How much honey is too much, asks Leslie Geddes-brown
IDID a count the other day and, in the larder and on the kitchen shelves, I have 38 jars of honey. Yes, 38. I have six bottles of Italian honey: lime flower, millefiori, chestnut, wild thyme,
del bosco (woodland) and orange blossom. I have strawberry-tree honey from Spain. There are jars from Yorkshire, Norfolk, Suffolk as well as ones from such grand floral places as Windsor Great Park, Richmond Park and Sandringham. There is a small pot of sea-lavender honey, which is extremely rare. The 38 don’t include a pot each of damsons and cherries in honey.
They take up quite a lot of space and date back a decade or two, but, as beekeepers tell me, 4,000-year-old honey from burials in the pyramids proved perfectly edible, so I’m not worried about their pointless ‘best before’ dates.
I am a honey hoarder. There are two explanations. The first is that, whenever I pass one of those seductive roadside stalls with their appealing honesty boxes, I have to buy something, hence I probably have as many jars of exotic marmalades, pickles and curds as I do honey. Is it a peculiarly British thing?
The second is that I was brought up with post-second World War rationing, when even onions were treasured and sold under the counter only to the favoured few. My automatic reaction when I see any food for sale is to squirrel away several—or half a dozen—in the unlikely event that I’ll never again be able to buy lemon curd or quince jelly.
I put this compulsion down to a deep-seated neurosis brought on by Sir Stafford Cripps (who enforced rationing). This rationale is supposed to make me, in my husband’s eyes, a poor neurotic obsessive and not an infantile shopper who can’t resist temptation. As you might guess, my protests don’t work entirely.
When he saw my honey jars arrayed in rows for sorting and wiping down, he looked dissatisfied—to put it mildly. ‘We’d better eat some of these,’ he says as the larder shelf creaks ominiously. And I agree. Luckily, I have a recipe book devoted entirely to honey along with helpful details about bees, how honey is made and what varieties there are.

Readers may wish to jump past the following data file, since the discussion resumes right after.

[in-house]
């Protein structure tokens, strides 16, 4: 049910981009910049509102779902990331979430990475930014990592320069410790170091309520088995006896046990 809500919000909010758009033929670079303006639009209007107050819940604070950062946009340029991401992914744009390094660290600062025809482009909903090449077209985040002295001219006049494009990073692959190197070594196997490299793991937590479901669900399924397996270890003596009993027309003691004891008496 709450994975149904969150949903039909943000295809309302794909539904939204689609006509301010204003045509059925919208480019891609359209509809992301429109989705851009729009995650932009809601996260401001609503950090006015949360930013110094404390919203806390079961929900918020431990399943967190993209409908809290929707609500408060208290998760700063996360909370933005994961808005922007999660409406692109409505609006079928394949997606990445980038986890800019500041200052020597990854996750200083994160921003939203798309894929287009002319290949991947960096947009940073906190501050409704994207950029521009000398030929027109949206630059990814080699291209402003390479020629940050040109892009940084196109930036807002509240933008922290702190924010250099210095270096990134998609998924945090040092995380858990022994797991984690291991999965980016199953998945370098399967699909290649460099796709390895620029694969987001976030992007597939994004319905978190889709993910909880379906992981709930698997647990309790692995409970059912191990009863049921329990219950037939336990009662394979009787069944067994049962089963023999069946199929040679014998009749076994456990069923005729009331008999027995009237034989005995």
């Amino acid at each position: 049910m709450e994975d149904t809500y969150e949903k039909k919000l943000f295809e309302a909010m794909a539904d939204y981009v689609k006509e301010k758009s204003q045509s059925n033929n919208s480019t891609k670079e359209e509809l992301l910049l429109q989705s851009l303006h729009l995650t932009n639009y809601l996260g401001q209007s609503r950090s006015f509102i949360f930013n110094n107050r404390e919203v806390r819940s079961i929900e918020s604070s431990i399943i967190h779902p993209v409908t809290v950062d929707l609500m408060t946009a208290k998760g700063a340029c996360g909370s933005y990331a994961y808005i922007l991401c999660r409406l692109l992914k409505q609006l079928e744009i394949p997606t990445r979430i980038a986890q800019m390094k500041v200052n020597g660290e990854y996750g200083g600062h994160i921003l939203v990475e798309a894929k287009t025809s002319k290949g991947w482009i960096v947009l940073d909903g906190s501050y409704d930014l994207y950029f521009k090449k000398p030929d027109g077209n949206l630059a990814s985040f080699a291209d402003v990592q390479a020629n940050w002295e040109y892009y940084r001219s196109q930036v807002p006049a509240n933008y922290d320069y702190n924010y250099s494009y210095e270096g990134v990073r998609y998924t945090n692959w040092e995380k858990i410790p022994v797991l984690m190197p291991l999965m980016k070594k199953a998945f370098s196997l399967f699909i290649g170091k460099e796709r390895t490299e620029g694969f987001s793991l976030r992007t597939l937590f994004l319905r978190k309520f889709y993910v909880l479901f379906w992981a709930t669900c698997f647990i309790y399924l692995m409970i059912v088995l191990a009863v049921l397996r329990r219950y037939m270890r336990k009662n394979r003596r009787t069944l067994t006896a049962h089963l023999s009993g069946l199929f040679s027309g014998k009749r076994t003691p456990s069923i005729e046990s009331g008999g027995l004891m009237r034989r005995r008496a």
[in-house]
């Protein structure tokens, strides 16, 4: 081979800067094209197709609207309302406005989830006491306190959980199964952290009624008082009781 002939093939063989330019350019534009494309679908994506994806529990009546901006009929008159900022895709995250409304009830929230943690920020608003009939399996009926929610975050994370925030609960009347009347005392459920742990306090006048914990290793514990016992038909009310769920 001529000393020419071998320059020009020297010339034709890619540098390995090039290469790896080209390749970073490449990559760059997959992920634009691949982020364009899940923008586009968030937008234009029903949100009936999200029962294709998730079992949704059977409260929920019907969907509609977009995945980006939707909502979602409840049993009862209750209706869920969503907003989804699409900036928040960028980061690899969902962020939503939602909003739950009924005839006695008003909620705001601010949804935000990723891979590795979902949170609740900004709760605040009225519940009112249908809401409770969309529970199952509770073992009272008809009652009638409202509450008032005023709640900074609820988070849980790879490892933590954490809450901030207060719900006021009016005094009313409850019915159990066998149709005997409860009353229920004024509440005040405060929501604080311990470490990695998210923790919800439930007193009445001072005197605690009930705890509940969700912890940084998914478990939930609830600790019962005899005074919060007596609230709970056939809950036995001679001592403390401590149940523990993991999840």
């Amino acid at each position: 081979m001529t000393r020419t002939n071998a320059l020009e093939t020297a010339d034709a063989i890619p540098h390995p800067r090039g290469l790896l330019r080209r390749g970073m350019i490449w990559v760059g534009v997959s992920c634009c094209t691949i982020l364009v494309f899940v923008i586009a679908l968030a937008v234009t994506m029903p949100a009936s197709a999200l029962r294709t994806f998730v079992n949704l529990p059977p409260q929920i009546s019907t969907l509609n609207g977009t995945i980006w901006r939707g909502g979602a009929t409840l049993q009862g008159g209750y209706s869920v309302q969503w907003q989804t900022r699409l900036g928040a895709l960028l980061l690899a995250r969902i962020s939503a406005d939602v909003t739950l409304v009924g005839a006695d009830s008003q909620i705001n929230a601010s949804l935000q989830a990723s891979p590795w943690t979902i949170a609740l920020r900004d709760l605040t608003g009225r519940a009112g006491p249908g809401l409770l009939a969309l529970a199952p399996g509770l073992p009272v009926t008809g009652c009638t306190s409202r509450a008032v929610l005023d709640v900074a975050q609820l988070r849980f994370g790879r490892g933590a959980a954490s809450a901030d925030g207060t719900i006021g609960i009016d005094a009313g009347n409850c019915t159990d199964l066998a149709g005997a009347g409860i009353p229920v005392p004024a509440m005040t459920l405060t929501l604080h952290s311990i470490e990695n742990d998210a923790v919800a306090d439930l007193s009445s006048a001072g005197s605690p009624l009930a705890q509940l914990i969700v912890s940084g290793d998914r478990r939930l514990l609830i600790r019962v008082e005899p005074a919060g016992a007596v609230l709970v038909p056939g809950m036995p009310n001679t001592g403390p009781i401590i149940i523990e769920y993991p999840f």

You might like to try Australian Blackbutt, for example, or Catclaw from Arizona if you’re passing. Pohutukawa, from New Zealand, is a fine tongue-twister.
The book is called Honey and is by Hattie Ellis (a shame it’s not by Bee Wilson, another ace recipe writer, but that would be too neat). The trouble with Honey the book, however, is that it’s more interested in sweet dishes and I want savoury ones. There seems to be a limit on the number of meats, fish and vegetables you can souse with honey to good effect. Especially as I’m currently into using maple syrup as a meat accessory (don’t worry, I only have five bottles of this plus a rather fetching tin showing a little snow-covered log cabin in the Canadian woods with a horse and buggy and barking dog).
However, I do recommend her dish of Ambrosial Apricots with Thyme and also sticky sesame sausages. Roasting root vegetables such as parsnips, beetroots, squash and carrots with honey spooned over them is perfect in these glum grey days. Try the purple carrots just out.
That’s used up at least one jar of honey. I’m also thinking of hiding the marmalade jars (only eight at the present count) and offering honey on toast for breakfast. A honey aficionado adds that runny honey works better on crumpets in that it makes its way neatly into all those little depressions.
Even if I declare a moratorium on buying further jars, I fully expect my executors to have to deal with a score of varieties still lurking in the larder. However, even if it takes 4,000 years to use them, I’ll know they’re within their sell-by period.
‘When I see food for sale, I squirrel away a half dozen